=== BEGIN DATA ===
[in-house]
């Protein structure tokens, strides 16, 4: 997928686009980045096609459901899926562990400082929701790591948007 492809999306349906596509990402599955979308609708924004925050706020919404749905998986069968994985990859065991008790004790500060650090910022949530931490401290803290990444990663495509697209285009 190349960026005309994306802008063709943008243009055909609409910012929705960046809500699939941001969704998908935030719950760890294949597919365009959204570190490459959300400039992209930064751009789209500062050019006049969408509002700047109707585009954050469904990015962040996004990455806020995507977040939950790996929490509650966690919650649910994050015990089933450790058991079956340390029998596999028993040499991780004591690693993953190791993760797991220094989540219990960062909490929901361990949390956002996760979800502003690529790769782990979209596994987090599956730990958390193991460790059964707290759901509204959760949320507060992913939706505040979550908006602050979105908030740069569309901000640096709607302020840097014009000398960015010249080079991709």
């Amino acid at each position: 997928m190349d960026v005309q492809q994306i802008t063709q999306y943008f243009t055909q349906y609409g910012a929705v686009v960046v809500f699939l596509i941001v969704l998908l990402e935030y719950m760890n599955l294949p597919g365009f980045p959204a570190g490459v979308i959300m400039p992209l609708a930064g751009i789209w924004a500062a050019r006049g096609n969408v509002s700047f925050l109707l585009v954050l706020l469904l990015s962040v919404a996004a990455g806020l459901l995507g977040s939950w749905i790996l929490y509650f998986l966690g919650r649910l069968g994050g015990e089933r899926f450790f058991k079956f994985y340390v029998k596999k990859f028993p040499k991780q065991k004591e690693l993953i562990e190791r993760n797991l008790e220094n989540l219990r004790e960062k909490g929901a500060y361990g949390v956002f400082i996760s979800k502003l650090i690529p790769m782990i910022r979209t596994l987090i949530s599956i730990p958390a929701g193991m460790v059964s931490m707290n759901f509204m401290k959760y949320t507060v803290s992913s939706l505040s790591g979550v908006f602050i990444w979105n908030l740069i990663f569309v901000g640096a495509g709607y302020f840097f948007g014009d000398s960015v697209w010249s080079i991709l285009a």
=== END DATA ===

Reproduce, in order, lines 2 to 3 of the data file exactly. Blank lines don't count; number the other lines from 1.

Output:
């Protein structure tokens, strides 16, 4: 997928686009980045096609459901899926562990400082929701790591948007 492809999306349906596509990402599955979308609708924004925050706020919404749905998986069968994985990859065991008790004790500060650090910022949530931490401290803290990444990663495509697209285009 190349960026005309994306802008063709943008243009055909609409910012929705960046809500699939941001969704998908935030719950760890294949597919365009959204570190490459959300400039992209930064751009789209500062050019006049969408509002700047109707585009954050469904990015962040996004990455806020995507977040939950790996929490509650966690919650649910994050015990089933450790058991079956340390029998596999028993040499991780004591690693993953190791993760797991220094989540219990960062909490929901361990949390956002996760979800502003690529790769782990979209596994987090599956730990958390193991460790059964707290759901509204959760949320507060992913939706505040979550908006602050979105908030740069569309901000640096709607302020840097014009000398960015010249080079991709």
């Amino acid at each position: 997928m190349d960026v005309q492809q994306i802008t063709q999306y943008f243009t055909q349906y609409g910012a929705v686009v960046v809500f699939l596509i941001v969704l998908l990402e935030y719950m760890n599955l294949p597919g365009f980045p959204a570190g490459v979308i959300m400039p992209l609708a930064g751009i789209w924004a500062a050019r006049g096609n969408v509002s700047f925050l109707l585009v954050l706020l469904l990015s962040v919404a996004a990455g806020l459901l995507g977040s939950w749905i790996l929490y509650f998986l966690g919650r649910l069968g994050g015990e089933r899926f450790f058991k079956f994985y340390v029998k596999k990859f028993p040499k991780q065991k004591e690693l993953i562990e190791r993760n797991l008790e220094n989540l219990r004790e960062k909490g929901a500060y361990g949390v956002f400082i996760s979800k502003l650090i690529p790769m782990i910022r979209t596994l987090i949530s599956i730990p958390a929701g193991m460790v059964s931490m707290n759901f509204m401290k959760y949320t507060v803290s992913s939706l505040s790591g979550v908006f602050i990444w979105n908030l740069i990663f569309v901000g640096a495509g709607y302020f840097f948007g014009d000398s960015v697209w010249s080079i991709l285009a």